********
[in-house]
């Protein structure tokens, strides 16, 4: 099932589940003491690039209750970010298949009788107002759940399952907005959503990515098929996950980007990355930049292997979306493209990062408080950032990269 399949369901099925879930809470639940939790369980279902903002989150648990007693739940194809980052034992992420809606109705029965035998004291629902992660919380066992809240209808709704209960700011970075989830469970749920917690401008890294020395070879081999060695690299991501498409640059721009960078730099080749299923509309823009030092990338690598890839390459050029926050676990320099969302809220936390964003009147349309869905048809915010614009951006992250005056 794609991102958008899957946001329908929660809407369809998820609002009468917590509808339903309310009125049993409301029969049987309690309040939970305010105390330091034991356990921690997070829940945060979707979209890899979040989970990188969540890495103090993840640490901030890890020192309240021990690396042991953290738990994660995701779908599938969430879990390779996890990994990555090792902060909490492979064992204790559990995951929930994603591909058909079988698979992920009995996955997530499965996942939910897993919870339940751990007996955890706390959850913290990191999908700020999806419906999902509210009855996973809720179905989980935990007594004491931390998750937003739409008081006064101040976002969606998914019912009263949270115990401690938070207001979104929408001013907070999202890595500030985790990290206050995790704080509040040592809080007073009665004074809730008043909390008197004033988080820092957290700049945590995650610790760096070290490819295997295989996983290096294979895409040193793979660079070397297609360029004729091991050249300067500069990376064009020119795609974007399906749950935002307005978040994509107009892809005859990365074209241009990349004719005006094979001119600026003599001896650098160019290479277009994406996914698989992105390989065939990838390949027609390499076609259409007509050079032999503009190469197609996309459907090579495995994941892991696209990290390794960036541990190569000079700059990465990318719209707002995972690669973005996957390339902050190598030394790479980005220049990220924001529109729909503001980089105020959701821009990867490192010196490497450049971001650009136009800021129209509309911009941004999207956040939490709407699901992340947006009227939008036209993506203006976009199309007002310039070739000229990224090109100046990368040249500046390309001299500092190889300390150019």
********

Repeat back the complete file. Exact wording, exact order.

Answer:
[in-house]
């Protein structure tokens, strides 16, 4: 099932589940003491690039209750970010298949009788107002759940399952907005959503990515098929996950980007990355930049292997979306493209990062408080950032990269 399949369901099925879930809470639940939790369980279902903002989150648990007693739940194809980052034992992420809606109705029965035998004291629902992660919380066992809240209808709704209960700011970075989830469970749920917690401008890294020395070879081999060695690299991501498409640059721009960078730099080749299923509309823009030092990338690598890839390459050029926050676990320099969302809220936390964003009147349309869905048809915010614009951006992250005056 794609991102958008899957946001329908929660809407369809998820609002009468917590509808339903309310009125049993409301029969049987309690309040939970305010105390330091034991356990921690997070829940945060979707979209890899979040989970990188969540890495103090993840640490901030890890020192309240021990690396042991953290738990994660995701779908599938969430879990390779996890990994990555090792902060909490492979064992204790559990995951929930994603591909058909079988698979992920009995996955997530499965996942939910897993919870339940751990007996955890706390959850913290990191999908700020999806419906999902509210009855996973809720179905989980935990007594004491931390998750937003739409008081006064101040976002969606998914019912009263949270115990401690938070207001979104929408001013907070999202890595500030985790990290206050995790704080509040040592809080007073009665004074809730008043909390008197004033988080820092957290700049945590995650610790760096070290490819295997295989996983290096294979895409040193793979660079070397297609360029004729091991050249300067500069990376064009020119795609974007399906749950935002307005978040994509107009892809005859990365074209241009990349004719005006094979001119600026003599001896650098160019290479277009994406996914698989992105390989065939990838390949027609390499076609259409007509050079032999503009190469197609996309459907090579495995994941892991696209990290390794960036541990190569000079700059990465990318719209707002995972690669973005996957390339902050190598030394790479980005220049990220924001529109729909503001980089105020959701821009990867490192010196490497450049971001650009136009800021129209509309911009941004999207956040939490709407699901992340947006009227939008036209993506203006976009199309007002310039070739000229990224090109100046990368040249500046390309001299500092190889300390150019």